• CONSTITUTIONAL LAW: Substantive due process. After a developer revised its subdivision application at the city's behest, the city's lawyer told the developer that the revisions met the city's standards for approval. Nevertheless, after a six month delay, the city denied the application without findings. The city later reissued the denial with findings based largely on suggestions from the opponents' lawyer. In the meantime, the developer lost its financing. In overturning summary judgment for the city, the court held that there was evidence the city's decision was inconsistent with its own rules, based on the letter of the opponent's lawyer and not its own deliberations, and was willfully delayed so that the developer would lose financing. Woodwind Estates, Ltd.. v. Gretkowski, 205 F.3d 118 (3d Cir. 2000).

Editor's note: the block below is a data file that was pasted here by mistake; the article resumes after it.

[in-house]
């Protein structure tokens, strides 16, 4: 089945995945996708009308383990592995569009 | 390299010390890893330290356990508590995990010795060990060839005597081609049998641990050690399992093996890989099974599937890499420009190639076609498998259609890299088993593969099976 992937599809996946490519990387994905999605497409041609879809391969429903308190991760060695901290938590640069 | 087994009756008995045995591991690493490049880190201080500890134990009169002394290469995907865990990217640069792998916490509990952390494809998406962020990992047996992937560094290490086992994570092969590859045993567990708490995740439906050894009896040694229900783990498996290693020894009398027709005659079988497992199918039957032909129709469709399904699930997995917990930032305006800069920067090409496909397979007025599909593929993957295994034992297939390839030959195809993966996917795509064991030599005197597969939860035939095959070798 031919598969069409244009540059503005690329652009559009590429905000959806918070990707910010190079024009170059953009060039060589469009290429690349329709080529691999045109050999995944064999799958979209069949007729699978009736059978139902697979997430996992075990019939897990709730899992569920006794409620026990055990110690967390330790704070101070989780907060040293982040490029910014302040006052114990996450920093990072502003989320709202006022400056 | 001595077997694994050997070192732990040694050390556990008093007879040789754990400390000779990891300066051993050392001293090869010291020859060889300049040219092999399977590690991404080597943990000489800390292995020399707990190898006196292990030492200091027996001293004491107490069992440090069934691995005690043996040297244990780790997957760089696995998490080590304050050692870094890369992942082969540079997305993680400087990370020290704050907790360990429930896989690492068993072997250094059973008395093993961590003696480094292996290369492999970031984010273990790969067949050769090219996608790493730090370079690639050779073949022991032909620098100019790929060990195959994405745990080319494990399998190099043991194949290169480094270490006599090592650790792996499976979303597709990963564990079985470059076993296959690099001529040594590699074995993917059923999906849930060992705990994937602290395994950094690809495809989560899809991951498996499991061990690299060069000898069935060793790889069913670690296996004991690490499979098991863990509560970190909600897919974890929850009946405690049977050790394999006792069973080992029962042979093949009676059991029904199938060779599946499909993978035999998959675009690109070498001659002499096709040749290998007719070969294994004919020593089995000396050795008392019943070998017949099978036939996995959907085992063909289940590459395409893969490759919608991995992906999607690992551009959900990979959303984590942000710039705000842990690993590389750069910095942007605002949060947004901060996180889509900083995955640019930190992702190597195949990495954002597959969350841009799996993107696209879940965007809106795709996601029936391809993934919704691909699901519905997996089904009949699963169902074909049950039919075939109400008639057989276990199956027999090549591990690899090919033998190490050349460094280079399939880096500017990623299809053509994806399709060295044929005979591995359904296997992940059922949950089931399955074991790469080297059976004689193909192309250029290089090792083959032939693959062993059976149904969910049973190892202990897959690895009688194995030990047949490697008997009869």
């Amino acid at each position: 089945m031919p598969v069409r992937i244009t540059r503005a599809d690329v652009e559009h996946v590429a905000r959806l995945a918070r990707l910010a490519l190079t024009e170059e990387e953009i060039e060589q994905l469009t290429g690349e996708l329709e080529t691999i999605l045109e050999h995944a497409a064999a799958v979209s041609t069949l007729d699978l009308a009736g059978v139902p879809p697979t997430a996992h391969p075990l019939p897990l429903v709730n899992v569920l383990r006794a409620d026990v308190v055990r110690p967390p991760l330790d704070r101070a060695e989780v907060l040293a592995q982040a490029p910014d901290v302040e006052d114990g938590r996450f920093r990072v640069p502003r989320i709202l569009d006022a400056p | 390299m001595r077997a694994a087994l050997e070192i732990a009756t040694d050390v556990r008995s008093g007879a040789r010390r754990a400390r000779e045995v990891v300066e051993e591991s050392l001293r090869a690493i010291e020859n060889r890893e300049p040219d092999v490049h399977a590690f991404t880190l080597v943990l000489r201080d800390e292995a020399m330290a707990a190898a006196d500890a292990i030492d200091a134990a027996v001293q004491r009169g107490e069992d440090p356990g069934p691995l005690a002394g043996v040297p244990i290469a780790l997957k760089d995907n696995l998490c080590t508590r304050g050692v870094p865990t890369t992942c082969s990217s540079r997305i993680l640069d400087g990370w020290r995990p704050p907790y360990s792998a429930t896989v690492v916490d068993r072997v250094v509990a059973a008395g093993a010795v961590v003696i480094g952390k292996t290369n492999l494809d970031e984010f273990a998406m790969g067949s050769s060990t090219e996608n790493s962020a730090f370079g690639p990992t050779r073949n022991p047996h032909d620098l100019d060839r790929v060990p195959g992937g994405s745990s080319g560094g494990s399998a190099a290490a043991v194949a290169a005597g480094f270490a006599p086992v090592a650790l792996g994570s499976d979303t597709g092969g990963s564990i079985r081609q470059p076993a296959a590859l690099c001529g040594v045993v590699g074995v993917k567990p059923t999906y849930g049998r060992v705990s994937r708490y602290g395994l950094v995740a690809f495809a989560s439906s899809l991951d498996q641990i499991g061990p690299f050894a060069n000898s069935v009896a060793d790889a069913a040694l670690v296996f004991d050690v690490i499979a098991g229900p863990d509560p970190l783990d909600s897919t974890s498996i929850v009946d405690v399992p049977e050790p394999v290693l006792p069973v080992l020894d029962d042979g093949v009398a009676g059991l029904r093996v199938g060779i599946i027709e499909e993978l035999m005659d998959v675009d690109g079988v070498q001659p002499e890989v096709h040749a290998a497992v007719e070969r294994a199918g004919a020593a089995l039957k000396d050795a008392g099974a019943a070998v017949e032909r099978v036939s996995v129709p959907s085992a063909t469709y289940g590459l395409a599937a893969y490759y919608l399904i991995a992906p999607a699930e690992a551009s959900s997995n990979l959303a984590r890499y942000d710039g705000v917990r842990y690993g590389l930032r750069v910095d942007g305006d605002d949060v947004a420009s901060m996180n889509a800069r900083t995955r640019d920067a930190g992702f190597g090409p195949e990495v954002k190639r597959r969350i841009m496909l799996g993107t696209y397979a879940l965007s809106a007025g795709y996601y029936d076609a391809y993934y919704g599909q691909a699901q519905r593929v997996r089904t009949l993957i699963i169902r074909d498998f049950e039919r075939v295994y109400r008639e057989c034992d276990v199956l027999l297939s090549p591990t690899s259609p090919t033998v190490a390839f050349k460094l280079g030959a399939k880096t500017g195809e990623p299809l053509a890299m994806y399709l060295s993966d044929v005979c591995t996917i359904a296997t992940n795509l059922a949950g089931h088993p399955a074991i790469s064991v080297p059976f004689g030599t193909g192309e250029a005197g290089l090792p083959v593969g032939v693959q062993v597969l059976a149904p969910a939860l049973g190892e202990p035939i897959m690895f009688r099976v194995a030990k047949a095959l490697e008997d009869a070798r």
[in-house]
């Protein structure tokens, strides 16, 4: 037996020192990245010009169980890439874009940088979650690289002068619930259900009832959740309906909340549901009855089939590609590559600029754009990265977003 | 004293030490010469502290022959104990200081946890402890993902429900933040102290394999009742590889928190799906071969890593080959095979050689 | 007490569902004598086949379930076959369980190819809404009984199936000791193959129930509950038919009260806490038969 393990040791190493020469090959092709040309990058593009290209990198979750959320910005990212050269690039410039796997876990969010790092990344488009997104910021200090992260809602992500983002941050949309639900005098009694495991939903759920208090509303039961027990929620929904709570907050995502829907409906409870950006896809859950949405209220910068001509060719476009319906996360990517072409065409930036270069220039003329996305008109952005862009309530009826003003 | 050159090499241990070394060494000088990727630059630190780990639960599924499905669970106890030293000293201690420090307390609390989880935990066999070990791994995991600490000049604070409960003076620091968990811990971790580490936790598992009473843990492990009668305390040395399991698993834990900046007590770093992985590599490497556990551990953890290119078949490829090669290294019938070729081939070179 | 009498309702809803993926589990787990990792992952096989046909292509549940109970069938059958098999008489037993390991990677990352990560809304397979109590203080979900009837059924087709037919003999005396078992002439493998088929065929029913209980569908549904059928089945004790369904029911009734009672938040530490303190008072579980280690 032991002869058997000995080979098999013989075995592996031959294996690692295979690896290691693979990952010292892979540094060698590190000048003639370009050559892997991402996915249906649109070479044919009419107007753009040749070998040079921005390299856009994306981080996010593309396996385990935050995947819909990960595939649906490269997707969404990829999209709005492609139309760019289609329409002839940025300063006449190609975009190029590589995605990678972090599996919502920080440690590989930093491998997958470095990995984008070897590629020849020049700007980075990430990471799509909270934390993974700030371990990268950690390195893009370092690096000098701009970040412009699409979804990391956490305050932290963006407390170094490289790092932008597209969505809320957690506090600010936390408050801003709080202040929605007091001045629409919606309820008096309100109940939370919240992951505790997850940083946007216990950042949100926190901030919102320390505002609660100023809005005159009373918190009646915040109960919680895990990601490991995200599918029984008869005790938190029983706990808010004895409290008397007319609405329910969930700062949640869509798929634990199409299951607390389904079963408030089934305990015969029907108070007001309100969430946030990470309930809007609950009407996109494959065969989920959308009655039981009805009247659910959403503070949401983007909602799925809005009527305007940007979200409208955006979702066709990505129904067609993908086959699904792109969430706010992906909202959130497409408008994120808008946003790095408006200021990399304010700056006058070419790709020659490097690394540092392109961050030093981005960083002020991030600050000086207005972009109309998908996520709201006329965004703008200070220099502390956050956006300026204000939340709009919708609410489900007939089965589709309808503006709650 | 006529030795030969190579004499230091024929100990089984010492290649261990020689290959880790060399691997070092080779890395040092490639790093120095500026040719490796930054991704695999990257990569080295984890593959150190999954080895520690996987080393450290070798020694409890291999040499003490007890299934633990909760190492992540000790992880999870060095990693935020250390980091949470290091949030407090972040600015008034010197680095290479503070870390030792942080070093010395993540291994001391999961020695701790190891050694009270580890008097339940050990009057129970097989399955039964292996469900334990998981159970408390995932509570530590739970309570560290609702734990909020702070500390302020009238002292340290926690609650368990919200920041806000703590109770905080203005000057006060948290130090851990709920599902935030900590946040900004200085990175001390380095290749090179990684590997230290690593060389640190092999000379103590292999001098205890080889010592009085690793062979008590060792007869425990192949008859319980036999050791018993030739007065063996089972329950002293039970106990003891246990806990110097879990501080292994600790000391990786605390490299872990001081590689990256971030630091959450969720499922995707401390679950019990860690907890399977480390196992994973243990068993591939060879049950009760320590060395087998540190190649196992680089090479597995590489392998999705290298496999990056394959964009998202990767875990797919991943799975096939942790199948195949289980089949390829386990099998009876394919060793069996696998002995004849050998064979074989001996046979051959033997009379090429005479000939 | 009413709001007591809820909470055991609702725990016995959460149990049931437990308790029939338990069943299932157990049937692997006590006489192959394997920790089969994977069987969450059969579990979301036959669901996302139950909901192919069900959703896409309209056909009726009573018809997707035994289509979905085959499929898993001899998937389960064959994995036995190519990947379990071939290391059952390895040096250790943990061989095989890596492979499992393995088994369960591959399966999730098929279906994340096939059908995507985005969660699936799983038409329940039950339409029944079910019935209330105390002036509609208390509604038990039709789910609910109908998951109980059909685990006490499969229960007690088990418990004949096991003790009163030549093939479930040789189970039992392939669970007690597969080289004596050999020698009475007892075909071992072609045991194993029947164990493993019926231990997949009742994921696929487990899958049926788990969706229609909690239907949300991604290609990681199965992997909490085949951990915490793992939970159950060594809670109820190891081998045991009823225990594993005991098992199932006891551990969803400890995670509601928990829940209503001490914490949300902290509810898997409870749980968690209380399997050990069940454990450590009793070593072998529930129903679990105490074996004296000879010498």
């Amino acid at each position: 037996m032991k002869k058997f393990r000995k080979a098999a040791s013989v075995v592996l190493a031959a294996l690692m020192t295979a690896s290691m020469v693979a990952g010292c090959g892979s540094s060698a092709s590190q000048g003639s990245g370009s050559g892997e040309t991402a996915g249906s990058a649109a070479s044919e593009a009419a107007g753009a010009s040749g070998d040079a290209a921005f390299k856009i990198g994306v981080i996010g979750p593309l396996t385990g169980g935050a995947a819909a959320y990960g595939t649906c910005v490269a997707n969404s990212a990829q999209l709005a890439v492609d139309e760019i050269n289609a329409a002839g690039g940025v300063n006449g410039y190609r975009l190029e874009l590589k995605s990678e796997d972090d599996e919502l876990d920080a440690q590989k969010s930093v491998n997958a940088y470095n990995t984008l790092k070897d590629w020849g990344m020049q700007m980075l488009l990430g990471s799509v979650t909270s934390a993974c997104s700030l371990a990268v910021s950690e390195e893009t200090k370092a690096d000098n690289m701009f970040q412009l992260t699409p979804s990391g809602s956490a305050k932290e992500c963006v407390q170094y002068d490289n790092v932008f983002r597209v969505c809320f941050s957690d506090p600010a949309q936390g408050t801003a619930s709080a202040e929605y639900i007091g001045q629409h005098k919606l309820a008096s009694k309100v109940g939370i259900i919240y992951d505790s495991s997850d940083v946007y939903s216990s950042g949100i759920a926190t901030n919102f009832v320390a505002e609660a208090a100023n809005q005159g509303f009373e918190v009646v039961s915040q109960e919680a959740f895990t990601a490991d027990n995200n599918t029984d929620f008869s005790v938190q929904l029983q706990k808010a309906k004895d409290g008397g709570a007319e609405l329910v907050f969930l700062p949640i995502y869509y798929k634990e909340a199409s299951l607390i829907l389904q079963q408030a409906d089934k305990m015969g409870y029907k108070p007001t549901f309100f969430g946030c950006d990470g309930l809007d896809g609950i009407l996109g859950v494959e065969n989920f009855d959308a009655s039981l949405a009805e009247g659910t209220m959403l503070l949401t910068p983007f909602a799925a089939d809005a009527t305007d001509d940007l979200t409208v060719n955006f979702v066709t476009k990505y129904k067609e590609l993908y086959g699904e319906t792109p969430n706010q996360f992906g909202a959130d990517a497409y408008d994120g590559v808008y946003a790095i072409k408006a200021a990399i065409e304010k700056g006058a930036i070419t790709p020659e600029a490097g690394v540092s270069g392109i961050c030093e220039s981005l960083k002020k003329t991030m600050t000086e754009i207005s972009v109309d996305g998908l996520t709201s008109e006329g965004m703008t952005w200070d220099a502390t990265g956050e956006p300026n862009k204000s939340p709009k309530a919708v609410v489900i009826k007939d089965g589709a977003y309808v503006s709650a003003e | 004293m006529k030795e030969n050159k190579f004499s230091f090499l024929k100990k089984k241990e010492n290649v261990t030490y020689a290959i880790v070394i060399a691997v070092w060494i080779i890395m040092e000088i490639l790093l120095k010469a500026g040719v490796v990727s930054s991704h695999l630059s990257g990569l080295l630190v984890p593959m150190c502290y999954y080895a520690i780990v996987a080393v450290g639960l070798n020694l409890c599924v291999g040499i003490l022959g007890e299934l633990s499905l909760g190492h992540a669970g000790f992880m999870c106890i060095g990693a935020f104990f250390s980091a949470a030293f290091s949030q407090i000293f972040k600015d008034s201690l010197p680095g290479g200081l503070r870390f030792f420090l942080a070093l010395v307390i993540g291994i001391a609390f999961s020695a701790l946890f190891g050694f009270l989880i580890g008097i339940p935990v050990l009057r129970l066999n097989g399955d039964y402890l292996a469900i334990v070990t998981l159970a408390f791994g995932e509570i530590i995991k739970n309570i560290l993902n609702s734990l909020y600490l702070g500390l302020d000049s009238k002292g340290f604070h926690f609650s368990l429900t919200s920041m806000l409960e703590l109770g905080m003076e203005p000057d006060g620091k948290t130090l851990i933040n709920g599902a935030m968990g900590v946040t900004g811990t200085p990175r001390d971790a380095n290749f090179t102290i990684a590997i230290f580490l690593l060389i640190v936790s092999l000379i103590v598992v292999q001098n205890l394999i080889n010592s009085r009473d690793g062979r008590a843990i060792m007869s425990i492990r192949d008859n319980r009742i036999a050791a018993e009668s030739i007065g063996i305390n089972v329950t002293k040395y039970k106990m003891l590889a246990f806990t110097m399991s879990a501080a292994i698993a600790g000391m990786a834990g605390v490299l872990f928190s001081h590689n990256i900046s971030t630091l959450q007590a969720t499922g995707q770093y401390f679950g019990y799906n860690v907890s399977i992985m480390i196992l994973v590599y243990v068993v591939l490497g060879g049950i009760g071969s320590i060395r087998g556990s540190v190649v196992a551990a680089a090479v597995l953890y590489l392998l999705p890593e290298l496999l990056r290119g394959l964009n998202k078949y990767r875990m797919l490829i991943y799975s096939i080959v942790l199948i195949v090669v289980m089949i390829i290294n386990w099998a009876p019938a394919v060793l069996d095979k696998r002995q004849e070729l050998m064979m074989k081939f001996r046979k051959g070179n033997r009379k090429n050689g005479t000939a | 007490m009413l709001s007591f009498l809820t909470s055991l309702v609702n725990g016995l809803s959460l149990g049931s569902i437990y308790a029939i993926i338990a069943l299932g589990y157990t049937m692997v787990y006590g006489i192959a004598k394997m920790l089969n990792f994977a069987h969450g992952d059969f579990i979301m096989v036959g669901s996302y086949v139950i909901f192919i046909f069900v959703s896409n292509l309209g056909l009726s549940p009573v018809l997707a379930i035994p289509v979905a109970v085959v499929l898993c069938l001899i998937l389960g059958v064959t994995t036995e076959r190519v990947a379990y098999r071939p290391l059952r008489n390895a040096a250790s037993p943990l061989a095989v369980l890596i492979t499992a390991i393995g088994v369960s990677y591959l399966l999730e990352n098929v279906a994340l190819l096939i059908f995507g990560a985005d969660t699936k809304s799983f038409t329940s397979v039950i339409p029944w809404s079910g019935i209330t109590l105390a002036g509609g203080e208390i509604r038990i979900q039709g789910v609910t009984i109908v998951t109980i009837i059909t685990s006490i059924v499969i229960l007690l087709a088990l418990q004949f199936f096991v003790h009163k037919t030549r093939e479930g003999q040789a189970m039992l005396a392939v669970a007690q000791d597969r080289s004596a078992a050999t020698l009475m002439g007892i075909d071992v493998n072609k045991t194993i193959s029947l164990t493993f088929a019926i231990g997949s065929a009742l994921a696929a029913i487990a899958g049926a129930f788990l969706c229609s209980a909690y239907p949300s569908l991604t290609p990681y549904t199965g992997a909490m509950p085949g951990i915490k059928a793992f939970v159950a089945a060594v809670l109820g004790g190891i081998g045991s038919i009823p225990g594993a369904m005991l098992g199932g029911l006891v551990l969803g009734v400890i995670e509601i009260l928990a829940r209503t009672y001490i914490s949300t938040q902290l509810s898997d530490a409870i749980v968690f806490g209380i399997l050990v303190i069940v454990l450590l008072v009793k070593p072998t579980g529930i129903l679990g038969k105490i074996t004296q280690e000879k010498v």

• CONTRACTS: Third-party beneficiary. A lender knew a subcontractor had not been paid when it disbursed loan proceeds based on the contractor's affidavit stating that all potential lienors had been paid. After the contractor failed to pay the subcontractor and the subcontractor lost its construction lien by filing too late, the subcontractor claimed third-party beneficiary status under the loan agreement. The court held that the bank owed no duty to the subcontractor, because it was not an in-tended beneficiary of the loan agreement and was not a creditor of the borrower. Town and Country Home Ctr. v. Woods, 725 N.E.2d 1006 (Ind. Ct. App. 2000).
  • EASEMENTS: Encroachment. During construction of a house, the owner was caught encroaching on the city's utility easement by 12 inches of roof eave. The court enjoined the city from stopping work on the house due to the encroachment because of the insignificance of the encroachment, the relatively minor inconvenience to the city and the innocent nature of the encroachment. Fettkether v. City of Readlyn, 595 N.W.2d 807 (Iowa Ct. App. 1999).